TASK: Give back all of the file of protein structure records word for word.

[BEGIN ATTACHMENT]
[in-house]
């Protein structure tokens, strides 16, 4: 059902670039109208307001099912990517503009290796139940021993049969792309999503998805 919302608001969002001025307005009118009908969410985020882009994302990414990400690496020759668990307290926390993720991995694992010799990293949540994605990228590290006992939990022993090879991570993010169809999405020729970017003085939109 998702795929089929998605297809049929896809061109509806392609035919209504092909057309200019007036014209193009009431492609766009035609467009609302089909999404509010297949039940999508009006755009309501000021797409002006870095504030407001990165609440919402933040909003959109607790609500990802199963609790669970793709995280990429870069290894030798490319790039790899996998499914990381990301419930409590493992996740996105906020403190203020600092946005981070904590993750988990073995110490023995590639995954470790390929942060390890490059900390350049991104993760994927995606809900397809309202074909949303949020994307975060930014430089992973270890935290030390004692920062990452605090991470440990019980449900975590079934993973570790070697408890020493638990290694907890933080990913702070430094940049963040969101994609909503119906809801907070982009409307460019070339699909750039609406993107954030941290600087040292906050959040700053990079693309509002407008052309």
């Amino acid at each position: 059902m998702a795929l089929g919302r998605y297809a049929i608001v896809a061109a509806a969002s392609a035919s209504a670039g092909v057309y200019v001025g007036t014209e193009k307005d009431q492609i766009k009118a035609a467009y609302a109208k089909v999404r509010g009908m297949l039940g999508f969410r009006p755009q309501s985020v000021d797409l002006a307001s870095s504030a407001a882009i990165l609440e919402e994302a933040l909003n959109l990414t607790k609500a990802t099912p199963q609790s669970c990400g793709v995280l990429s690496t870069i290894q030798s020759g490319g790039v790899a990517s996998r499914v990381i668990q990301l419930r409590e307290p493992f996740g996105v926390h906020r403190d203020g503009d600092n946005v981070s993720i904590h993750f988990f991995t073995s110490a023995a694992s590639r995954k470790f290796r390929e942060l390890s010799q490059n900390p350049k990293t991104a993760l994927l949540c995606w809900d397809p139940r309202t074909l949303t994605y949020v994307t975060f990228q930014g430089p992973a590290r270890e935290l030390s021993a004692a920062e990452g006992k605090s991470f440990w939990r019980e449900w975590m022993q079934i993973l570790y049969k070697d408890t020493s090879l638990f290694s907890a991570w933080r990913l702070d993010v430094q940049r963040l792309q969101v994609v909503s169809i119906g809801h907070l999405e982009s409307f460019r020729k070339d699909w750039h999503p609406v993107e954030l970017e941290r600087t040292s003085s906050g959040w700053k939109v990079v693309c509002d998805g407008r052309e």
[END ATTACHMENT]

[in-house]
């Protein structure tokens, strides 16, 4: 059902670039109208307001099912990517503009290796139940021993049969792309999503998805 919302608001969002001025307005009118009908969410985020882009994302990414990400690496020759668990307290926390993720991995694992010799990293949540994605990228590290006992939990022993090879991570993010169809999405020729970017003085939109 998702795929089929998605297809049929896809061109509806392609035919209504092909057309200019007036014209193009009431492609766009035609467009609302089909999404509010297949039940999508009006755009309501000021797409002006870095504030407001990165609440919402933040909003959109607790609500990802199963609790669970793709995280990429870069290894030798490319790039790899996998499914990381990301419930409590493992996740996105906020403190203020600092946005981070904590993750988990073995110490023995590639995954470790390929942060390890490059900390350049991104993760994927995606809900397809309202074909949303949020994307975060930014430089992973270890935290030390004692920062990452605090991470440990019980449900975590079934993973570790070697408890020493638990290694907890933080990913702070430094940049963040969101994609909503119906809801907070982009409307460019070339699909750039609406993107954030941290600087040292906050959040700053990079693309509002407008052309």
């Amino acid at each position: 059902m998702a795929l089929g919302r998605y297809a049929i608001v896809a061109a509806a969002s392609a035919s209504a670039g092909v057309y200019v001025g007036t014209e193009k307005d009431q492609i766009k009118a035609a467009y609302a109208k089909v999404r509010g009908m297949l039940g999508f969410r009006p755009q309501s985020v000021d797409l002006a307001s870095s504030a407001a882009i990165l609440e919402e994302a933040l909003n959109l990414t607790k609500a990802t099912p199963q609790s669970c990400g793709v995280l990429s690496t870069i290894q030798s020759g490319g790039v790899a990517s996998r499914v990381i668990q990301l419930r409590e307290p493992f996740g996105v926390h906020r403190d203020g503009d600092n946005v981070s993720i904590h993750f988990f991995t073995s110490a023995a694992s590639r995954k470790f290796r390929e942060l390890s010799q490059n900390p350049k990293t991104a993760l994927l949540c995606w809900d397809p139940r309202t074909l949303t994605y949020v994307t975060f990228q930014g430089p992973a590290r270890e935290l030390s021993a004692a920062e990452g006992k605090s991470f440990w939990r019980e449900w975590m022993q079934i993973l570790y049969k070697d408890t020493s090879l638990f290694s907890a991570w933080r990913l702070d993010v430094q940049r963040l792309q969101v994609v909503s169809i119906g809801h907070l999405e982009s409307f460019r020729k070339d699909w750039h999503p609406v993107e954030l970017e941290r600087t040292s003085s906050g959040w700053k939109v990079v693309c509002d998805g407008r052309e």